No matter what expertise and experience your marketing agency has, the results it produces will be dependent upon how you work together. A common misconception is that once given a brief, creative agencies need to be left alone to ‘get on with it’. In reality, outcomes are dependent upon the client/agency relationship.
The importance of the client brief
The brief needs to outline all the client wants and all they don’t. Creative agencies need to know about the client’s products, the client as a company, and what results it expects. Details about markets and competitors will help the agency to take the right first steps. A detailed and well-presented brief will form the basis of the work the agency does for its client, but results depend upon building an ongoing relationship that satisfies both partners.
Five necessary client behaviours in a client/agency relationship
1. Provide the agency with valid feedback
There will be times that market dynamics change or creative agencies produce ideas or work that doesn’t quite hit the targets the client set. When this happens it is imperative that the client is honest and tells the agency not only that the work doesn’t meet needs, but also why.
Honesty between agency and client helps to build trust, and this extends from feedback to product and market details. An agency’s executives will be well versed in their markets, and openness will help to build a properly defined, bespoke campaign.
2. Never assume the agent knows everything there is to know about their client’s business
Though great creative agencies will work closely with their clients, they can never know everything. Strategic decisions are likely to impact marketing campaigns, especially if the client expects those decisions to form an integral part of a campaign. Providing more information is always better than providing too little.
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3. Have a key contact who responds
Confusion over information given often arises because of too many focal points at the client end. It is best to provide a small number of contacts as a focal point, and when discussing creative briefs and requirements to ensure that only key personnel are involved: more voices make for mixed messages. Creative types like to be left alone to get on with things, and respect that the client is likely to be busy. When the agency contacts a client it is usually because something important or urgent is required. Whole campaigns can be thrown off course because of a lack of response from the client.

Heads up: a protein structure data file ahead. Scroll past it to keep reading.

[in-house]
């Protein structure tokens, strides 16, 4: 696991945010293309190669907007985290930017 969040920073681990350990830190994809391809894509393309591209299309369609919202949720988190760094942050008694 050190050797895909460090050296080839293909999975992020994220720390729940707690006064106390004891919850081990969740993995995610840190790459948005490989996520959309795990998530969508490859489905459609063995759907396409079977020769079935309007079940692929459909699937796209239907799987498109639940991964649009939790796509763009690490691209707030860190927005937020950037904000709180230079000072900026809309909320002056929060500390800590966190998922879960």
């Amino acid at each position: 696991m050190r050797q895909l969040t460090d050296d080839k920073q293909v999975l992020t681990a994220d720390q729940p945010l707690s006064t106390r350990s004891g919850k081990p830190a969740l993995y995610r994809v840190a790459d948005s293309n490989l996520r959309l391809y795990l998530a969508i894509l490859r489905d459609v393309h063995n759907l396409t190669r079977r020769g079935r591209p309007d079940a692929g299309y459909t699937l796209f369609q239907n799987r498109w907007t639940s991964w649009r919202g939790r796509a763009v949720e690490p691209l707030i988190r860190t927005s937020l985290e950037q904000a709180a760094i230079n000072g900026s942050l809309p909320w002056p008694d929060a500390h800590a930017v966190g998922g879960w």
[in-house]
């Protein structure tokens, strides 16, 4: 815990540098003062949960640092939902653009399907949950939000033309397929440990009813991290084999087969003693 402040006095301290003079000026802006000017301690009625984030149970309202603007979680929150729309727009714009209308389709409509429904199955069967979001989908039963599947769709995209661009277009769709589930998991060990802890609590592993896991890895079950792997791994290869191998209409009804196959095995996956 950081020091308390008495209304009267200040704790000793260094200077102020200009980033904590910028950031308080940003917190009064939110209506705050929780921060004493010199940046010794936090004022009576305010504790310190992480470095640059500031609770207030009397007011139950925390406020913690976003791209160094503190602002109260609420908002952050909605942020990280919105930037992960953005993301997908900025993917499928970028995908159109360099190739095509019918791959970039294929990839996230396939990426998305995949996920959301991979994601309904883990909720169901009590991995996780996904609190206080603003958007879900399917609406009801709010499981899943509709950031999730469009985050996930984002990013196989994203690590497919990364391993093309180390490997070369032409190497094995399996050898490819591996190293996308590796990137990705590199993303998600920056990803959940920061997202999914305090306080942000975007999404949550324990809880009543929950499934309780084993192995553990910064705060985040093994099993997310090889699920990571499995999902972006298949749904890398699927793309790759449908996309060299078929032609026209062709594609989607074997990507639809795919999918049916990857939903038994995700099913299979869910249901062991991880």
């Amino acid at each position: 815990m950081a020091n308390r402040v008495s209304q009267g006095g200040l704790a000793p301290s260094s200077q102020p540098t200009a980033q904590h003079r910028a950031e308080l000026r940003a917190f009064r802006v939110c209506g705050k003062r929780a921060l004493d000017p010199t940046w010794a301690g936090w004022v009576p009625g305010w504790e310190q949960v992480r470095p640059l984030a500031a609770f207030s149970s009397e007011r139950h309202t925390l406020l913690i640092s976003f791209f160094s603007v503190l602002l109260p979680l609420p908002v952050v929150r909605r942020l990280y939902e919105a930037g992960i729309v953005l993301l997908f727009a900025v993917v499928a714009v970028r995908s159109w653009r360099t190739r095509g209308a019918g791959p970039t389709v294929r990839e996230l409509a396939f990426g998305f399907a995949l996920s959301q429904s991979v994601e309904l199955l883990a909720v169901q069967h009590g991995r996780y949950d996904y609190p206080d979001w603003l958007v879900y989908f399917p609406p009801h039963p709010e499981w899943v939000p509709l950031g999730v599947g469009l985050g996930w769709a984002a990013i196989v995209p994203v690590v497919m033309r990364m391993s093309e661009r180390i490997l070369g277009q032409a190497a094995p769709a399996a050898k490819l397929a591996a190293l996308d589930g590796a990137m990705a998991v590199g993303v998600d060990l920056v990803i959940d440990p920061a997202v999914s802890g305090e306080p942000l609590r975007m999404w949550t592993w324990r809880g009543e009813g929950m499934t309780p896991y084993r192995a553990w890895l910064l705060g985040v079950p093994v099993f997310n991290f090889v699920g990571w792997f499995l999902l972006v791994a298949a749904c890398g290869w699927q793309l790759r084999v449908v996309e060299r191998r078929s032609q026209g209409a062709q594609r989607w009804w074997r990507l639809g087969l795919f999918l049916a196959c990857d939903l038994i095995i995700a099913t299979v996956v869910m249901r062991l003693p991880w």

4. Give creative agencies time to do the job and trust them to do it
Clients should always conduct research before hiring an agency. In other words, the agency has been hired because the client is sure it knows what it is doing. A client should trust its research and its agency, but always make sure that enough time is given for the agency to produce the goods. Campaigns can be executed by working long and late caffeine-fuelled hours. But great creativity takes a little more time: there is research for the agency to undertake, ideas to develop and discuss, and concepts to brainstorm.
5. Measure results from start to finish
Creative agencies, just like their clients, are results oriented. They want to know how well a campaign has performed. By taking a measurement of the state of play at the beginning and end of a campaign its effectiveness can be accurately assessed. By sharing this information with its agency, a client is enabling the agency to analyse and improve.
The bottom line
The best marketing results are achieved where the client and its creative agency work closely toward a common goal. Creative agencies which benefit from a deep understanding of the client business and its objectives are better placed to provide reactive campaigns and proactive inputs. This hand-in-hand approach always produces the best result, increasing the benefits to the client with an improved return on investment.
Getting the best results from your marketing team takes no more than observing these five ways of working more productively with your marketing partner.